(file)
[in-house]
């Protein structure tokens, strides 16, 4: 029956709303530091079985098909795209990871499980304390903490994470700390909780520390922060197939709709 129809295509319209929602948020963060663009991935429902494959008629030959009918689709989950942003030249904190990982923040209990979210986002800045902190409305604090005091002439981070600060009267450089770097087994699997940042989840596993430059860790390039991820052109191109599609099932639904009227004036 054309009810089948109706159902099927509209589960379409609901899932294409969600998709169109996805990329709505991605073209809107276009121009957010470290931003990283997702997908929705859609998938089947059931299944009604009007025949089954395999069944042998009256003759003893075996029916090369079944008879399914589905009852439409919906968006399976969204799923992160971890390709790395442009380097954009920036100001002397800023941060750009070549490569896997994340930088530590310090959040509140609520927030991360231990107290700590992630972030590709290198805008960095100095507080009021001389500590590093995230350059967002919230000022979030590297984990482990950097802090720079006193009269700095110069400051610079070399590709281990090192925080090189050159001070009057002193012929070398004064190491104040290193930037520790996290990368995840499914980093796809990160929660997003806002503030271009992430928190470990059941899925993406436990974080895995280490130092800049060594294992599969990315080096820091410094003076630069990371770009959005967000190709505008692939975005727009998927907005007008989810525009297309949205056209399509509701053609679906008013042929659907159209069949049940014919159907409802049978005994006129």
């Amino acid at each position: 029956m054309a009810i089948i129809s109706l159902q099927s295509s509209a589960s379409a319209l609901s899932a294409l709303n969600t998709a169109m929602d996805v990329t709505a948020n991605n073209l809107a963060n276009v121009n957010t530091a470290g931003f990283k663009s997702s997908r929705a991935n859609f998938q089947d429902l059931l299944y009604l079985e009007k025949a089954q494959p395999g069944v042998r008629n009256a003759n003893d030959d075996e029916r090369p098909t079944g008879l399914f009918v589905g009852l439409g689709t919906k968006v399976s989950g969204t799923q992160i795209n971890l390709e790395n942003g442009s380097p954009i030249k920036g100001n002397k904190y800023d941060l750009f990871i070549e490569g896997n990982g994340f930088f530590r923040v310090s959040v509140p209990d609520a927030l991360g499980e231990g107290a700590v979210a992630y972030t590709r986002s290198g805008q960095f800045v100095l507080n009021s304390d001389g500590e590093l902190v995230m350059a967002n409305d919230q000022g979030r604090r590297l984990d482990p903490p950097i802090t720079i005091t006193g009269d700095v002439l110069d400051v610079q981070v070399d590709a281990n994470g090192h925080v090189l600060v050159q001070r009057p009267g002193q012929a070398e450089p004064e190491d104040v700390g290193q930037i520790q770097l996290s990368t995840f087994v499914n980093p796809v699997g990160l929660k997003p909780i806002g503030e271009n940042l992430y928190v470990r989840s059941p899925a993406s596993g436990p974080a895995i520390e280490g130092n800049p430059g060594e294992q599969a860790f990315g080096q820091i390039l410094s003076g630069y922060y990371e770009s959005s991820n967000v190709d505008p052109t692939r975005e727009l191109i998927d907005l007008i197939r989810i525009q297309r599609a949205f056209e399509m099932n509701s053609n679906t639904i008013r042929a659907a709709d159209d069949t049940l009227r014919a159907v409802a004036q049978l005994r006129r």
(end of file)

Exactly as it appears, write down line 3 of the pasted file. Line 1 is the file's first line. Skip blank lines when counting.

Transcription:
């Amino acid at each position: 029956m054309a009810i089948i129809s109706l159902q099927s295509s509209a589960s379409a319209l609901s899932a294409l709303n969600t998709a169109m929602d996805v990329t709505a948020n991605n073209l809107a963060n276009v121009n957010t530091a470290g931003f990283k663009s997702s997908r929705a991935n859609f998938q089947d429902l059931l299944y009604l079985e009007k025949a089954q494959p395999g069944v042998r008629n009256a003759n003893d030959d075996e029916r090369p098909t079944g008879l399914f009918v589905g009852l439409g689709t919906k968006v399976s989950g969204t799923q992160i795209n971890l390709e790395n942003g442009s380097p954009i030249k920036g100001n002397k904190y800023d941060l750009f990871i070549e490569g896997n990982g994340f930088f530590r923040v310090s959040v509140p209990d609520a927030l991360g499980e231990g107290a700590v979210a992630y972030t590709r986002s290198g805008q960095f800045v100095l507080n009021s304390d001389g500590e590093l902190v995230m350059a967002n409305d919230q000022g979030r604090r590297l984990d482990p903490p950097i802090t720079i005091t006193g009269d700095v002439l110069d400051v610079q981070v070399d590709a281990n994470g090192h925080v090189l600060v050159q001070r009057p009267g002193q012929a070398e450089p004064e190491d104040v700390g290193q930037i520790q770097l996290s990368t995840f087994v499914n980093p796809v699997g990160l929660k997003p909780i806002g503030e271009n940042l992430y928190v470990r989840s059941p899925a993406s596993g436990p974080a895995i520390e280490g130092n800049p430059g060594e294992q599969a860790f990315g080096q820091i390039l410094s003076g630069y922060y990371e770009s959005s991820n967000v190709d505008p052109t692939r975005e727009l191109i998927d907005l007008i197939r989810i525009q297309r599609a949205f056209e399509m099932n509701s053609n679906t639904i008013r042929a659907a709709d159209d069949t049940l009227r014919a159907v409802a004036q049978l005994r006129r």